Project management is primarily about meeting the needs of the client. In some cases, this is relatively straightforward and the project team can rely on tried and tested methods to arrive at a sensible solution. When the project addresses a completely novel problem, traditional approaches are hardly sufficient. To find an innovative solution satisfying the needs of the stakeholders, the concept of design thinking is suitable. In the following article, we will show you what Design Thinking is all about and how this approach can help you manage projects.
Design Thinking: Innovation rethoughtTimo Gerhardt, Monday 18 July 2022 | Reading time: 7 min.
A fast-moving world, a dynamic market environment and, last but not least, intense competition make it impossible to successfully implement complex innovation projects using traditional problem-solving approaches. Design Thinking as a very target group oriented and idea generating approach can help here. The concept is being actively developed and disseminated by the Palo Alto-based design and innovation company IDEO under CEO Tim Brown.
The concept of design thinking places three demands on a solution that must be met in order for it to be considered acceptable:
Feasibility refers to whether the solution can actually be realized. It is not a question of whether a solution could be implemented in principle, but whether the solution can be implemented with the resources available in the company within the specified timeframe. Consideration should also be given to the extent to which the actual effort involved in implementation is reflected in the benefits.
Desirability means to take the client’s point of view: Is the solution really what the customer needs? Are the customers’ needs satisfied, does the solution fit into their everyday life, does it appeal to the customers’ aesthetics and lastly, do the customers actually want this solution?
The third point, profitability, takes an economic perspective: Will the company's goals be reached, is the project result of sustainable success, can a satisfactory return on investment be expected and is the consumer’s willingness to pay high enough?
The process that characterizes Design Thinking is not so much a linear process, but rather an iterative cycle. If a phase does not deliver progress, the process goes back one step. By repeating the different phases, one approaches an optimal solution. The 3 phases are as follows:
The inspiration phase focuses on observing the environment and the people in it. By regarding people's behavior in everyday life, the team gets a sense of what needs arise and how everyday processes that are rarely questioned can be improved. Here, it is advisable to focus on "extreme" users, such as senior citizens, who are more dependent on flawless functionality for many products. This can generate particularly valuable insights.
For the next phase, it is important to involve team members from as many different disciplines as possible. This way, a wide variety of perspectives are taken regarding these observations. A mechanical engineer e.g., will recognize other deficits and opportunities than a marketing expert. A designer will draw different conclusions again. In this way, divergent thinking is made possible. This means that ideas are developed that go in many different directions, but still meet needs in their own way. On this basis, the observations from the inspiration phase are transformed into ideas and possible solutions.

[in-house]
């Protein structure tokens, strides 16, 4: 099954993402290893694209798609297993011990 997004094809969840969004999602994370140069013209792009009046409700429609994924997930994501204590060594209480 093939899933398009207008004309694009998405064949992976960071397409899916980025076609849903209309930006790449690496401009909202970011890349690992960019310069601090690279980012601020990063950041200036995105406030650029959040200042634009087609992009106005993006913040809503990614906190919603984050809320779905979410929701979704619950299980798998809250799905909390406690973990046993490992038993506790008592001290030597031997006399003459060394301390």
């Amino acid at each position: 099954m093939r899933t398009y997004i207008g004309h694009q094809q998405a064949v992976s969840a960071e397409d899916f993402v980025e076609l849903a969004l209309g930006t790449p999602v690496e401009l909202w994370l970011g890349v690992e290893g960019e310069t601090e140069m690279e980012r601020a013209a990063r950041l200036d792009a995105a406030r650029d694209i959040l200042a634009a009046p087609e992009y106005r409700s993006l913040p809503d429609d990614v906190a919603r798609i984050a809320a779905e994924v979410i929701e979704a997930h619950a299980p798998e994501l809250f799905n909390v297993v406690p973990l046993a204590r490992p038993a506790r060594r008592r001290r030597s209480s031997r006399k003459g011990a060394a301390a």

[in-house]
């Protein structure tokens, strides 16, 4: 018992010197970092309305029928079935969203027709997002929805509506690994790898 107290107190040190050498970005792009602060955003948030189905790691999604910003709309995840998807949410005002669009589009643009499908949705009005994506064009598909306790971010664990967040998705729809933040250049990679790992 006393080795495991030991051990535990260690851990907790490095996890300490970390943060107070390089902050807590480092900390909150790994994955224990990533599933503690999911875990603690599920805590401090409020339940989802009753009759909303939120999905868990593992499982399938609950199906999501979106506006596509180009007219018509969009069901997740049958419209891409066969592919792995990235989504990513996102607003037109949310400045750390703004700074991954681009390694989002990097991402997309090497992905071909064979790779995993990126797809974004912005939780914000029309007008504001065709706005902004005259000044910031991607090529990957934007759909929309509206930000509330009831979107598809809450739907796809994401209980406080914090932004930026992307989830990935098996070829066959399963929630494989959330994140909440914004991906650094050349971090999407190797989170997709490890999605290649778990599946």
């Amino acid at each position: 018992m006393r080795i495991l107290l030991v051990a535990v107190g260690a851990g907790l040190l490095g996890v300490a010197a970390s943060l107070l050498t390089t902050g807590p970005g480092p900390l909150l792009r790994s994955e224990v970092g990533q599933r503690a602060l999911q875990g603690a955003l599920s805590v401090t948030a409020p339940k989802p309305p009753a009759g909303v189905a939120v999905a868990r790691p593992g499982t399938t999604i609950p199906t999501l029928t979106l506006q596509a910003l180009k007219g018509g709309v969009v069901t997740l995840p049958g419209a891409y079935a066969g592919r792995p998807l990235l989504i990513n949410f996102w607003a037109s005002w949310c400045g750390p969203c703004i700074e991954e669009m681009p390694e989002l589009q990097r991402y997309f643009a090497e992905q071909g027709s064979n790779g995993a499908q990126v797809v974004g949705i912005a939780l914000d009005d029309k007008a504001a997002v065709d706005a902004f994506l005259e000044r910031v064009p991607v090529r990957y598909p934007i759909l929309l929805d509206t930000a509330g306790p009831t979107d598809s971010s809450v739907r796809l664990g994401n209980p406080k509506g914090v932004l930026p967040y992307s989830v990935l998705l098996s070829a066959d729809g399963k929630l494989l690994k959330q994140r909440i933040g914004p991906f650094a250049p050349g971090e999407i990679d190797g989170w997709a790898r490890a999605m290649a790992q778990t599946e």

In contrast to the second phase, in which the focus is on a divergent approach, the implementation phase is about convergent thinking. Where previously a wide variety of ideas were generated on an interdisciplinary basis, these different approaches are now united again in one solution. This solution is initially implemented in an MVP, a Minimum Viable Product. This prototype combines only the most basic features needed to satisfy the identified customer needs. Based on this MVP, feedback can be generated, which is incorporated into the next prototype. This iterative prototyping process leads to the final project result.
In contrast to other development processes for products, services, processes or even strategies, Design Thinking is characterized by the fact that the human being as user is at the center. Instead of focusing on products, services or functions, Design Thinking uncompromisingly focuses on the satisfaction of human needs. Everything that stands in the way is consistently reviewed and either discarded or improved. This approach is the most direct way to satisfy the customer or client. The name of this approach is based on the fact that the developer takes the role of a designer. A designer generates ideas without any mental limitations, which means that emotional factors can also be included. Various sources of input are used for this purpose, and the participation of outsiders is always desired. Ultimately, unconventional thinking and looking beyond one's own horizon are of great importance. This distinguishes Design Thinking from other approaches. These are often characterized by rationality and fixed process thinking. However, a purely scientific approach to analysis is hardly sufficient for satisfying multidimensional human needs.
Ultimately, the relationship between the project team and the client is also improved, since the client is permanently involved as a customer and can thus better understand the transparent development process.
If a project team ultimately lacks the spirit of innovation or if project results often do not satisfy the real needs of the client, it is advisable to choose design thinking as a solution approach for the next development of a product, service, process or strategy.